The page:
Workplace Health | Week 1 - Fatigue

Workplace Health | Week 1 - Fatigue

Tuesday 18th February 2020
Lewis Fletcher

What is fatigue?

In the UK there are more than 3.5 million people who are employed as shift workers. These people work in a wide variety of industries such as the emergency services, transport, utilities, retails, food and also healthcare (to name a few). A common cause of fatigue in these jobs is where shift working arrangements have been poorly designed and therefore staff are working long hours which do not balance the demands of work whilst being able to have time to rest and recover. The fatigue caused by this can result in incidents such as injuries and accidents as well as ill health.
The term fatigue is used to refer to the issues that arise from an excess in working time or shift patterns which are poorly designed. In general, it is considered to be a decline in metal and/or physical performance as a result from prolonged exertion, sleep loss and/or disruption of the persons internal body clock. Another thing that fatigue is related to is workload. This is because workers are more easily fatigued if their work is 'machine-paced', complex or even monotonous.
The result of a person suffering from fatigue is that they will show signs such as having slower reactions, memory lapses, decreased awareness, underestimation of risk, absent mindedness, reduced coordination and a reduced ability to be able to process information.
A major issue with fatigue is where it becomes a danger, especially in the workplace. Fatigue can lead to errors and accidents as well as injury and ill health whilst impacting on productivity. Major accidents in history have had fatigue as a root cause, for example; Chernobyl.

What are the key principles in fatigue?

- Like any other hazard, fatigue needs to be managed.
- It is crucial that the risks posed by fatigue are not underestimated. An example of this is the fact that according to the HSE: 'The incidence of accidents and injuries has been found to be higher on night shifts, after a succession of shifts, when shifts are long and when there are inadequate breaks.'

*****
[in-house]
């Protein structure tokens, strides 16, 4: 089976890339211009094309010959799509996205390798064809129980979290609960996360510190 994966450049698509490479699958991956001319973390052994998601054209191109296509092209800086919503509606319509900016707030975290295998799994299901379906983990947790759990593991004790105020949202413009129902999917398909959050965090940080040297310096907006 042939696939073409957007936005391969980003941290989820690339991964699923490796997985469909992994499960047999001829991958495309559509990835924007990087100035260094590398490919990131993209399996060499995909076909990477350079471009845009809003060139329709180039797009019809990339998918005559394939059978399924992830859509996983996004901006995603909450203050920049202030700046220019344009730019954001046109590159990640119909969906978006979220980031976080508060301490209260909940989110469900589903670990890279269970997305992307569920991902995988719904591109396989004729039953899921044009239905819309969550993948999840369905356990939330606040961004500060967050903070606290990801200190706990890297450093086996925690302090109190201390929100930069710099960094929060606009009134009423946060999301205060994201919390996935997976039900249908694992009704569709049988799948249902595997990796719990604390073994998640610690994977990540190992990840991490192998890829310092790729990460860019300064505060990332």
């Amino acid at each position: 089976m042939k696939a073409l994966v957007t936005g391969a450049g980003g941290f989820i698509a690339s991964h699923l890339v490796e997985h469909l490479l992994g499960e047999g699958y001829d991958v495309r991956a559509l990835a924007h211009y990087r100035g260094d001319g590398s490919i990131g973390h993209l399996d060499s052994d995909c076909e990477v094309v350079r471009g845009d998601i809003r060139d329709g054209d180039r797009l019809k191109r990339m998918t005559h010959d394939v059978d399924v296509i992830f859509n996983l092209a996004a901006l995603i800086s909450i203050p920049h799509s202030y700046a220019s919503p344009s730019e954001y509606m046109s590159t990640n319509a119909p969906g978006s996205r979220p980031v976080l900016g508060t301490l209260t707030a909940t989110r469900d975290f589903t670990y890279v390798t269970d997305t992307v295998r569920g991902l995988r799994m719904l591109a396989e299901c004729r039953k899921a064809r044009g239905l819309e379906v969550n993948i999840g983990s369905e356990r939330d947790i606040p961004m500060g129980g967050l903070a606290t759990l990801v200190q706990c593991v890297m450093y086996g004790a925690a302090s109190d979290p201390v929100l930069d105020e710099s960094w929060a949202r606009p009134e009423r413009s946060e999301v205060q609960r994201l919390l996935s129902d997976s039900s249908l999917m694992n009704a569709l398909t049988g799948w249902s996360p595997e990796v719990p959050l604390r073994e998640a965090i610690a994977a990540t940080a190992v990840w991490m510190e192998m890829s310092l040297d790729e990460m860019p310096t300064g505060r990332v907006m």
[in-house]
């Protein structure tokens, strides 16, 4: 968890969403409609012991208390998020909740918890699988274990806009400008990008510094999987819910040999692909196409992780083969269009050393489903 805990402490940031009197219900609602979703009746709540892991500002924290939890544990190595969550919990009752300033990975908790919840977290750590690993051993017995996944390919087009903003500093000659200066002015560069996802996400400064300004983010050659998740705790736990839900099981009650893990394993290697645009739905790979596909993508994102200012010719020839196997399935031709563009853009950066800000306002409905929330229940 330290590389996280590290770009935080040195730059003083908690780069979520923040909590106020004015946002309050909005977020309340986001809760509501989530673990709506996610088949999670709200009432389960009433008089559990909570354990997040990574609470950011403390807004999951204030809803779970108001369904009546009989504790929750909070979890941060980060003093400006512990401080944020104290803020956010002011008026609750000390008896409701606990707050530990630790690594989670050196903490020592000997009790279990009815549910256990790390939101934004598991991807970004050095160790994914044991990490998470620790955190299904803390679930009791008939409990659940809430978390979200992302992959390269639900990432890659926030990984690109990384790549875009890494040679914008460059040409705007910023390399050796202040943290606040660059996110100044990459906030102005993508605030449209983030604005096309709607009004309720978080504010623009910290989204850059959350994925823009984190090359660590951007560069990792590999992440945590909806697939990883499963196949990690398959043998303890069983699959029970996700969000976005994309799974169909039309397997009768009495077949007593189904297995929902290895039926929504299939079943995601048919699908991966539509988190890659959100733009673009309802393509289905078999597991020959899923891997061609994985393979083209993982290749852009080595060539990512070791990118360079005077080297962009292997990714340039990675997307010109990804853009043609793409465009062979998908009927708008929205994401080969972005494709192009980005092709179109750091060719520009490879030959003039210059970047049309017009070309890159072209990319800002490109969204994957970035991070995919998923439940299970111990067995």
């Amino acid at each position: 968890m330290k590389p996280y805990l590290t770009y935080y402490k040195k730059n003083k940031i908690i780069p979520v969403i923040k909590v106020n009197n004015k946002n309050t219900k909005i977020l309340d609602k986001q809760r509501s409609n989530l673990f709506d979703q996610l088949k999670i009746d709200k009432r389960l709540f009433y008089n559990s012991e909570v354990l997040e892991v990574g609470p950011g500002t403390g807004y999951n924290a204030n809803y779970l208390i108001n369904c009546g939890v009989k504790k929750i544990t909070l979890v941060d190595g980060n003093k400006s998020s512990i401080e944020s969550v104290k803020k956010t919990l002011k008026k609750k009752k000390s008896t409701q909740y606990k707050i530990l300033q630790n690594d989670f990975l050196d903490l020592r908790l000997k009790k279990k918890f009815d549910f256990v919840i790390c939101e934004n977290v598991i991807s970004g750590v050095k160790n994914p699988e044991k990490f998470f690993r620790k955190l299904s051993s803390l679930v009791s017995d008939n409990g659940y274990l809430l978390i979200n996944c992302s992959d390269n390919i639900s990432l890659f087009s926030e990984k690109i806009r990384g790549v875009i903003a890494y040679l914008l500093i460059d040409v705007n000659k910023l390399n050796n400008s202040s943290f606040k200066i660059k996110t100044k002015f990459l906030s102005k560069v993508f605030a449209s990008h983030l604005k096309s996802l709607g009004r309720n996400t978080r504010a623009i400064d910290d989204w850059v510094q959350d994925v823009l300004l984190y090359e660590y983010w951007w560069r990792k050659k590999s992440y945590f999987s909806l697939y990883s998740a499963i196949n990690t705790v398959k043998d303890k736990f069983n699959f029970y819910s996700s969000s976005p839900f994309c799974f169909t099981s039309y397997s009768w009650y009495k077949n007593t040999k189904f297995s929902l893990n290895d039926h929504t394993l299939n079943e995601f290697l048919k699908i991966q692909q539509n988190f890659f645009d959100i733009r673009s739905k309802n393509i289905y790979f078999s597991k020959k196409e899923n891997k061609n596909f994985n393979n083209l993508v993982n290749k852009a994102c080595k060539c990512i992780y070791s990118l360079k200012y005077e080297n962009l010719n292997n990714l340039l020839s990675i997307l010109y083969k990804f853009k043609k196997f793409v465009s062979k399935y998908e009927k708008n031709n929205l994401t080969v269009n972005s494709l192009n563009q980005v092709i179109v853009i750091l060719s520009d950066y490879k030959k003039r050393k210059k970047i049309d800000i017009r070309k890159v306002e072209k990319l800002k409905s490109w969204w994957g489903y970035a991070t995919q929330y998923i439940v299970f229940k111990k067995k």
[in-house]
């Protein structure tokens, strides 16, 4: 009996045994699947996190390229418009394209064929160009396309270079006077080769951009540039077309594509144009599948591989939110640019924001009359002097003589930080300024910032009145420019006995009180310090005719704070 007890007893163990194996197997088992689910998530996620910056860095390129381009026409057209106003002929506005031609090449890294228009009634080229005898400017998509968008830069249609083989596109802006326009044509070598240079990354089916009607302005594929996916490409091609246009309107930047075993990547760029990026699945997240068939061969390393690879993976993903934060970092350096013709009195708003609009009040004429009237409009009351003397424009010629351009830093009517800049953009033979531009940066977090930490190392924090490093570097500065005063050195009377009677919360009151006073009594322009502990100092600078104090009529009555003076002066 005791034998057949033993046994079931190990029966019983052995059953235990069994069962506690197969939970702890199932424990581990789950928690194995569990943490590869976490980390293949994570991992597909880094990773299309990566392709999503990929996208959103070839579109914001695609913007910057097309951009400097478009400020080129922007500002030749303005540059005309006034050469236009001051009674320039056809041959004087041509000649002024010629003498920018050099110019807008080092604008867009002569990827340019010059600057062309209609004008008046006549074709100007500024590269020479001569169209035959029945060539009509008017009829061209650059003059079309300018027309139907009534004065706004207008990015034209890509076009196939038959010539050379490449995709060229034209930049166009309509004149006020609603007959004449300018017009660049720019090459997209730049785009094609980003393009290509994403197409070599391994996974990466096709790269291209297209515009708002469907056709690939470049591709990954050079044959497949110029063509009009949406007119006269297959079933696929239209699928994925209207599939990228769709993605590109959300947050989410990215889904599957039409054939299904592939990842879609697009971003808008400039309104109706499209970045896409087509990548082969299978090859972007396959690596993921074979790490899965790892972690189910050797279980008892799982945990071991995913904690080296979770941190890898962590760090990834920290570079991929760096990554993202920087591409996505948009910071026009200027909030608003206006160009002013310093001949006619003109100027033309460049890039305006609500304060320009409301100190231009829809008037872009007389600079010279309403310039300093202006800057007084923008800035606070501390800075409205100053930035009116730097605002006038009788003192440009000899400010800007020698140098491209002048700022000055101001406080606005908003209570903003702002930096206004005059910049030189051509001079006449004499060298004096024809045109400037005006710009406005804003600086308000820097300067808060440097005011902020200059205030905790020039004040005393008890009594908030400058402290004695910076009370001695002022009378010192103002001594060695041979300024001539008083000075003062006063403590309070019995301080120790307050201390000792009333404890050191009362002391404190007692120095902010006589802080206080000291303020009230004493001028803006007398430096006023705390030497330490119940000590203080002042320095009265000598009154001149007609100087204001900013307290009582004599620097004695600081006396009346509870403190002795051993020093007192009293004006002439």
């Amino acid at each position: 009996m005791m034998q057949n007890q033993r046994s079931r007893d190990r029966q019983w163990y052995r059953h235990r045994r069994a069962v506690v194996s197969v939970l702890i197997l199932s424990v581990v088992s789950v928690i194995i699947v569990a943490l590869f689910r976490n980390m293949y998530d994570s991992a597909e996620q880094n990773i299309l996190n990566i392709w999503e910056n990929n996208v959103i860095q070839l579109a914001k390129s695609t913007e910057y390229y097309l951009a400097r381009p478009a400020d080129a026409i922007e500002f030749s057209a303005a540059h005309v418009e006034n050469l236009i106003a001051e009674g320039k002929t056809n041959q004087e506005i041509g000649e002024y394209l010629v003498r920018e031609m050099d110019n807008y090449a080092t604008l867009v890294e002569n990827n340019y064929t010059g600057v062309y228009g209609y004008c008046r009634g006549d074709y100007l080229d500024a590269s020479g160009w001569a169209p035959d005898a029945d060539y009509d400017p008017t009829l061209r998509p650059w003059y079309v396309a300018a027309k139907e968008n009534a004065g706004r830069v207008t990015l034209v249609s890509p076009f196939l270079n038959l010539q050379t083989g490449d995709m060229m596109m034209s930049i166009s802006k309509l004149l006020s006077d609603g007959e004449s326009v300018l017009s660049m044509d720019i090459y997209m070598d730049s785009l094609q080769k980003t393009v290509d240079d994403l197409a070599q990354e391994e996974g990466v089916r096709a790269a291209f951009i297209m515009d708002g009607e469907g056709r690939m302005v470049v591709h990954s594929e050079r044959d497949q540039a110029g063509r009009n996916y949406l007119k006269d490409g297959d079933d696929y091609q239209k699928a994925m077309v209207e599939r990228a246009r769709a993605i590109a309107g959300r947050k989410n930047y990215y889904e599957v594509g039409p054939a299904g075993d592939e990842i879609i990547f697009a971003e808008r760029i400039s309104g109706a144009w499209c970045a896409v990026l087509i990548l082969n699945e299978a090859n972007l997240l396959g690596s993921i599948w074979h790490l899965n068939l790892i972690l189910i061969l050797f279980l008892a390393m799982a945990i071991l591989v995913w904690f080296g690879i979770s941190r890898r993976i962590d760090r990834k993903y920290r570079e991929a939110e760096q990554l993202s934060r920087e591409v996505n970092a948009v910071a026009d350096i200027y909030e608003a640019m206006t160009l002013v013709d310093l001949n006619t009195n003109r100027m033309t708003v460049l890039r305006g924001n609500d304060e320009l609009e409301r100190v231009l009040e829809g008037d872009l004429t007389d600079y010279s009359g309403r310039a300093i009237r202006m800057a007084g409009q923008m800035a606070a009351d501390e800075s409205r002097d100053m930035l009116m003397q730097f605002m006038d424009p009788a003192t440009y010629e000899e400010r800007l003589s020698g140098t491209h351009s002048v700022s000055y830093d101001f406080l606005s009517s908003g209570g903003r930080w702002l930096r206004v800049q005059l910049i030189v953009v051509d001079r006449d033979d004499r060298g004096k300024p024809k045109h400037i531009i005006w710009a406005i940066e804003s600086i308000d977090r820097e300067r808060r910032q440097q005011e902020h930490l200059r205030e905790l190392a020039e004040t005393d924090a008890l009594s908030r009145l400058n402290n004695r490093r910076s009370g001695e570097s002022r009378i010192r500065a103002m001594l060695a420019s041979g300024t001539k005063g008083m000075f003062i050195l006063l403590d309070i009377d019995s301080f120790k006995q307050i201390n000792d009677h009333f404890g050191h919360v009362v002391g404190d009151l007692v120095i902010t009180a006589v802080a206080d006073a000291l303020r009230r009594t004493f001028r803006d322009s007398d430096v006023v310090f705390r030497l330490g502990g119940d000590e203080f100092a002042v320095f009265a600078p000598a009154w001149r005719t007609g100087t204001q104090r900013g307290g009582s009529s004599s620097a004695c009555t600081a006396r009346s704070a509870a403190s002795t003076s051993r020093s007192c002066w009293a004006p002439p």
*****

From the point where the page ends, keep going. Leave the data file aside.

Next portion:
- Employers have a legal duty to manage the risks associated with fatigue. This must be done irrespective of any individual's willingness to work extra hours or have a preference to certain shift patterns for the purpose of social reasons.
- Simply complying with Working Time Regulations alone is not sufficient enough to be able to manage the risks of fatigue.
- Any changes that are made to working hours must be assessed. A key consideration here should be the principles such as those which are contained within the HSE's guidance. Any risk assessments made may include the use of tools such as the HSE's 'fatigue risk index'.
- All employees should be consulted with regards to their working hours and shift patterns.
- Employers should develop a policy that specifically addresses and sets limits on the employee's working hours, shift-swapping and overtime. Having this in place helps to guard against fatigue.
- This policy should then be implemented in order to make arrangements and it should also be monitored and enforced.
- Disturbances in a person's sleep can lead to something which is called 'sleep debt'. This is a form of fatigue which night workers are particularly at risk of due to the fact that their day sleep is often shorter, lighter and can easily be disturbed due to daytime noise and the natural reluctance to sleep during hours of daylight.